Once you’ve mastered the puree, you may be looking for different menu ideas with which to serve it.  Put it on your table along with any of the following:

  • Top the puree with crispy thyme roasted chicken thighs and wilted spinach.

  • Place quickly seared lamb chops from Star Thrower Farm on the puree and drizzle the whole dish with the rosemary balsamic syrup we mentioned above.

  • Poach salmon in a combination of equal parts orange juice, white wine and water, along with a few thyme sprigs.  This method gives the fish a very juicy texture and an alluring citrus flavor – perfect with the puree.

  • Use leftover puree, along with other fridge finds to make a wrap.  Take a whole wheat or honey wheat tortilla or flatbread and spread warmed puree and leftover chicken or beef, wilted spinach, dried craisins and bleu cheese and roll it up.  You have a sweet and savory wrap!

“Veggie” of the week: Apples!

by Becca Camacho

If tomatoes are the jewels of the summer market then apples are surely the darlings of an autumn farmers market.  Whether they be Haralson, Honeycrisp, Zestar!, McIntosh or another variety, kids and adults alike are excited to enjoy them.  They’re perfect raw, in cider on Saturday morning, and in the form of an apple cider donut from Sweetland Orchard  (Note to people who love donuts, get to the market early!).  Below are a few fresh ideas for how to use your peck or bushel of apples.

IMG_3052

Sauce your apples!

Homemade applesauce is delicious.  Absolutely delicious.  This version is chunky, sweet and it just feels good to eat it!  Your kids will devour it so we’ve given a recipe that makes quite a bit.  If you can stand to not eat it right out of the container then consider using it as a sauce for pork chops, a topping for ice cream, substitute your jam for a pb&a sandwich, or top a fresh bagel and cream cheese with it.  Try this and you’ll be back at the market the following week asking for more apples!

Applesauce by Susie Camacho

8 pounds of apples such as Cortland or McIntosh (not too sweet and not too tart)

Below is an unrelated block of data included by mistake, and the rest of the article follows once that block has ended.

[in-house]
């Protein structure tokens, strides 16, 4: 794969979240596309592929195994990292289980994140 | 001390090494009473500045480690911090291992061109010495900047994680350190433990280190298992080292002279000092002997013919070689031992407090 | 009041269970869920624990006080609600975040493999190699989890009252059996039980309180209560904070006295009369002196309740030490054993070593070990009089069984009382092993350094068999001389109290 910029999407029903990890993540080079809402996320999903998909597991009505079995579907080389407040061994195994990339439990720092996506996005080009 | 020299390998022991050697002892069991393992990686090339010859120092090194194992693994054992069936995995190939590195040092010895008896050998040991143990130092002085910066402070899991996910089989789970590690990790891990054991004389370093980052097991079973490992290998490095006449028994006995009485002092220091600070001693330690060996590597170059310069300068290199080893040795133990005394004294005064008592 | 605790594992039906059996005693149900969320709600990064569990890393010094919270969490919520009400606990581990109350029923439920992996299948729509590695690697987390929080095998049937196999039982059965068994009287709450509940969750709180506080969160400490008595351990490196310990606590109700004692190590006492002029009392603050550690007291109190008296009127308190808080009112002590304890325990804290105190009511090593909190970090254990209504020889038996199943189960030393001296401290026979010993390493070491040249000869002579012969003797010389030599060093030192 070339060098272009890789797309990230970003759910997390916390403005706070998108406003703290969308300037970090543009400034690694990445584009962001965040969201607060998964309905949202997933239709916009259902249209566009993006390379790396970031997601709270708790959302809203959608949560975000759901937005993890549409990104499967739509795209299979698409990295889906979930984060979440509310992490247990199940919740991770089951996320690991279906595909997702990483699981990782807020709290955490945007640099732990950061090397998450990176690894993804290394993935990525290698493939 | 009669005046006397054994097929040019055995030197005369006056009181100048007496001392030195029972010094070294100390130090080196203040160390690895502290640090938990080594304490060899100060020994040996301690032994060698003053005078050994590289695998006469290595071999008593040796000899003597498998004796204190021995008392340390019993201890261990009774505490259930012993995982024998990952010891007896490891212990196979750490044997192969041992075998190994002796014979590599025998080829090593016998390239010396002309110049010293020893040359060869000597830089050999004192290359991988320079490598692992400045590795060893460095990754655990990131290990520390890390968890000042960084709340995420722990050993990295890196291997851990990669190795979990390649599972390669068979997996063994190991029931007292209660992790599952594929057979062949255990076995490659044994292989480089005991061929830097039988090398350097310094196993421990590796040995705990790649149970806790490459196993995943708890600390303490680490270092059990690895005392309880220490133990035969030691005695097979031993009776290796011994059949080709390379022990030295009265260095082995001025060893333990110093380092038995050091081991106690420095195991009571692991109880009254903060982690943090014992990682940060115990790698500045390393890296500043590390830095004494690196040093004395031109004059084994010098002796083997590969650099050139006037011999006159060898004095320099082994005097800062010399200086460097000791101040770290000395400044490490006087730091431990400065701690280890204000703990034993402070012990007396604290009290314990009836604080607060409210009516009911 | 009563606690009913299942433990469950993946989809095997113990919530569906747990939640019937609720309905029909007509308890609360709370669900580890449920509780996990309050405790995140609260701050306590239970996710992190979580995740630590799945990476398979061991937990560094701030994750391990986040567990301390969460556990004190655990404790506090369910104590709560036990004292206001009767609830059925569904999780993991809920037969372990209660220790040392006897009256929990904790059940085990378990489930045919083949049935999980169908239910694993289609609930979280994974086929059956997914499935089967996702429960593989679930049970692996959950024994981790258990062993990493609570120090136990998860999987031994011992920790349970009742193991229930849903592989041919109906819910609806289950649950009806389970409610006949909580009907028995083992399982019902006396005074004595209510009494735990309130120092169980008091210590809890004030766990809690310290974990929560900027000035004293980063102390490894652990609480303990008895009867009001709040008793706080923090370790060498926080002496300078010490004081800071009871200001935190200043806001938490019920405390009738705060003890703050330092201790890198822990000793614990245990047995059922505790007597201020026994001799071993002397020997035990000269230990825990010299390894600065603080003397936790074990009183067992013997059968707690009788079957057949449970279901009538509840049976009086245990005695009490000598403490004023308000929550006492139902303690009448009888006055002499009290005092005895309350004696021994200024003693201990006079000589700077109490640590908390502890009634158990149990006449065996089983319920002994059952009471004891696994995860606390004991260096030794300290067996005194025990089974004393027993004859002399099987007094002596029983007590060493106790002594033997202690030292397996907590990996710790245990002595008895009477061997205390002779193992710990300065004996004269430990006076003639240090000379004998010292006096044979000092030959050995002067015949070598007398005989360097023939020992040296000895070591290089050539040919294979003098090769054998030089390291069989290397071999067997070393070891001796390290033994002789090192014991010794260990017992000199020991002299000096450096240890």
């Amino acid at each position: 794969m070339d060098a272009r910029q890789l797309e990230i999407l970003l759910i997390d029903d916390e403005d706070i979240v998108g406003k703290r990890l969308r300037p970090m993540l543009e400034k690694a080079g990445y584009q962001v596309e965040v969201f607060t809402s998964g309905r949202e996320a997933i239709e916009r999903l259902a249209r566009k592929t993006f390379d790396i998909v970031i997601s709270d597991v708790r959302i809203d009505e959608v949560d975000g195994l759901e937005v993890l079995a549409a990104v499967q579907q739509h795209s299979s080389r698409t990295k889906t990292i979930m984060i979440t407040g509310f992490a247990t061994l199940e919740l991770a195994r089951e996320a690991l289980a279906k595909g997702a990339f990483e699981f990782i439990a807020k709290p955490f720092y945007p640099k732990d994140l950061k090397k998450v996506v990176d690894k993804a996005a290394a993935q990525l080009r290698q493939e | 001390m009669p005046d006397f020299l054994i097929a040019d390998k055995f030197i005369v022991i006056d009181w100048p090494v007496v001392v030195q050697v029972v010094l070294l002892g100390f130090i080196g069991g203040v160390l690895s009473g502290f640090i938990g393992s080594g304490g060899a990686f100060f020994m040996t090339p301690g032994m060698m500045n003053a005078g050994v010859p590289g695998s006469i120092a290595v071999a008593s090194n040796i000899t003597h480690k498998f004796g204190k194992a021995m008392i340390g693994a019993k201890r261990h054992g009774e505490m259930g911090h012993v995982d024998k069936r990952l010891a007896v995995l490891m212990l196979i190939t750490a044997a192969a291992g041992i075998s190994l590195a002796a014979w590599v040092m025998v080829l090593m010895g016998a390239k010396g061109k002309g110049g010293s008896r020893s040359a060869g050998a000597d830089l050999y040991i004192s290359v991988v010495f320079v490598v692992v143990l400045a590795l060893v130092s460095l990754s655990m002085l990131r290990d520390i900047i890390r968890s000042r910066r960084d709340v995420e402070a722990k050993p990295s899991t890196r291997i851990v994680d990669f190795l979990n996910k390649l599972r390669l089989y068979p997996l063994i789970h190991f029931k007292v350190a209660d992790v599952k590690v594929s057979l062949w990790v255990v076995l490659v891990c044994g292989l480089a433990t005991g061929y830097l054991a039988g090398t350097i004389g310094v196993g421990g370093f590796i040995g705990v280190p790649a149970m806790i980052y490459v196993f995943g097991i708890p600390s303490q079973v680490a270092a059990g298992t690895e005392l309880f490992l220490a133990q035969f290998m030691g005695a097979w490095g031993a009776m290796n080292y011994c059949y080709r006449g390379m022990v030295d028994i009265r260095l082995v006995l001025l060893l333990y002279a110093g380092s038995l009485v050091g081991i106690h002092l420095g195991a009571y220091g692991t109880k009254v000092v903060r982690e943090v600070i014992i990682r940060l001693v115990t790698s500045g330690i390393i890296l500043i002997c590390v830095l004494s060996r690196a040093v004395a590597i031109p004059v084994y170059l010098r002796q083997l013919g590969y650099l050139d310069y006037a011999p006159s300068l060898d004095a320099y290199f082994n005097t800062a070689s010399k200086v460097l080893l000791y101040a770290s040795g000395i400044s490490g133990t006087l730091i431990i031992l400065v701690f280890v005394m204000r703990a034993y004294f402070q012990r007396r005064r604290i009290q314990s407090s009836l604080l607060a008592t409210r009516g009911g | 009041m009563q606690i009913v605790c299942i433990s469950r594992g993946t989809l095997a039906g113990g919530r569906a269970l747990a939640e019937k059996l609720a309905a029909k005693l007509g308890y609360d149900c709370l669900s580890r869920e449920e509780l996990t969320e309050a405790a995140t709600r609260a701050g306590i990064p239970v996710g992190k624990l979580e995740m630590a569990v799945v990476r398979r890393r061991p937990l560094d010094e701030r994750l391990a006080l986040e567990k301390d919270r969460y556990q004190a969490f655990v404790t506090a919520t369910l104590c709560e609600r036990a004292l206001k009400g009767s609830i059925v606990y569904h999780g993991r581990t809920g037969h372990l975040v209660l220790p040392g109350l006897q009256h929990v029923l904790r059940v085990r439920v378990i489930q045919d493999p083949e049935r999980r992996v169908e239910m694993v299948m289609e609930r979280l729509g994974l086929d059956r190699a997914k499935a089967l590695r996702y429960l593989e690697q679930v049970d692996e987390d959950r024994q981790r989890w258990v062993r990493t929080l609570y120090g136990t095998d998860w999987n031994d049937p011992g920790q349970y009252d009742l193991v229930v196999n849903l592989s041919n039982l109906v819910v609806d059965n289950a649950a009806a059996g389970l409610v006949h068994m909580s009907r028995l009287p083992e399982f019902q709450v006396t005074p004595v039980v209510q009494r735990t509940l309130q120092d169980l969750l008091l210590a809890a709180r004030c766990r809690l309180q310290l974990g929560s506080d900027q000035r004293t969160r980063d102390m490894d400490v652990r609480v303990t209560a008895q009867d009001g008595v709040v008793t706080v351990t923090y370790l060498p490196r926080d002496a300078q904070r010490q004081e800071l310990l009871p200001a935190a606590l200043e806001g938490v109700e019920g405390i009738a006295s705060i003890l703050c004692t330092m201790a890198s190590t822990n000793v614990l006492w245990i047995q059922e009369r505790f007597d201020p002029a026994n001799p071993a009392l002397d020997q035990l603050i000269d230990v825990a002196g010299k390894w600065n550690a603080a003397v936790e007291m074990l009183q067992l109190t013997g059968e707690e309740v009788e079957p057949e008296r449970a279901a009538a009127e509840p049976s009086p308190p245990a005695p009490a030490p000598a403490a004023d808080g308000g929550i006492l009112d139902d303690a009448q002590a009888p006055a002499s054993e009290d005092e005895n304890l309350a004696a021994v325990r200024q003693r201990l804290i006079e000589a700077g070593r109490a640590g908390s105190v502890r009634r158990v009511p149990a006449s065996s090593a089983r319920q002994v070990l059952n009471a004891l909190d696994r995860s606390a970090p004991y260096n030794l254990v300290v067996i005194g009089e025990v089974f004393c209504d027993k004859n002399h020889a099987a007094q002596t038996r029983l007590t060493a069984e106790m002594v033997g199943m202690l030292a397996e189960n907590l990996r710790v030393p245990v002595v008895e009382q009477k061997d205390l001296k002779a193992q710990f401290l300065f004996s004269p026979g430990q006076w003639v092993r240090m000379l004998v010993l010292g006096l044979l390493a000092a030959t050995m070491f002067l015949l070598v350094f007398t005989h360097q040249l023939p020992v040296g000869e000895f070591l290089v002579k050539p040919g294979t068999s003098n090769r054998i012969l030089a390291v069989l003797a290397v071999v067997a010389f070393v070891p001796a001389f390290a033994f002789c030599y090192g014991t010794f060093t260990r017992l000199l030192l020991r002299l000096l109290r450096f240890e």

1 c brown sugar
2 tsp cinnamon
2 tsp salt

Peel and core the apples.  Then, cut them into chunks and place them in a Dutch oven.  Add 2 inches of water to the pan and bring to a simmer.  Once it is to simmering, turn down the heat, add a lid and cook slowly until very soft.  Maybe 30-45 minutes.  When done, taste an apple, if it needs to be sweeter add a little bit of white sugar and stir.  Finally, mash with a potato masher or pastry blender until chunky.  If you like it smoother then use an immersion blender.

***If you have a food mill, skip the peeling of the apples and when they are soft, run them through the food mill.  This also gives you the benefit of a nice pink color.

Salads

Apples are, of course, delicious in salads.  Here are a few combinations you could do and one recipe for you to try using kale (also available at our market by several vendors!).

  • Apples, candied pecans or walnuts, blue cheese and romaine with a mustard and white balsamic vinaigrette

  • Apples, cheddar cheese, almonds or chopped walnuts and spinach with a mustard vinaigrette

  • Apples, candied walnuts, blue cheese, fresh endive and a balsamic vinaigrette

  • Apples, celery, feta, arugula and a curry vinaigrette

Kale and Apple Salad by Food Network
http://www.foodnetwork.com/recipes/food-network-kitchens/kale-and-apple-salad-recipe/index.html

Soup

Squash is also available at the market.  Try this Butternut Squash and Apple Soup from Ina Garten.  http://www.foodnetwork.com/recipes/ina-garten/butternut-squash-and-apple-soup-recipe/index.html

Do you have leftover celery?  Use it up in this Celery and Apple Soup from the blog Daily Unadventures in Cooking.  The texture is great and the ginger adds a nice flavor.  http://www.dailyunadventuresincooking.com/recipe/celery-and-apple-soup-recipe/

Easy Weeknight Meal

Fall is a busy season!  Kids are back at school, work may have picked up, and we have less time on our hands.  But we still want delicious food.  This is a fantastically easy one-skillet dish that will warm your family on a chilly night.  Plus, it’s impressive enough for guests!

Pork Tenderloin with Apples by Martha Stewart
http://www.marthastewart.com/342129/pork-tenderloin-and-apples

 

Baking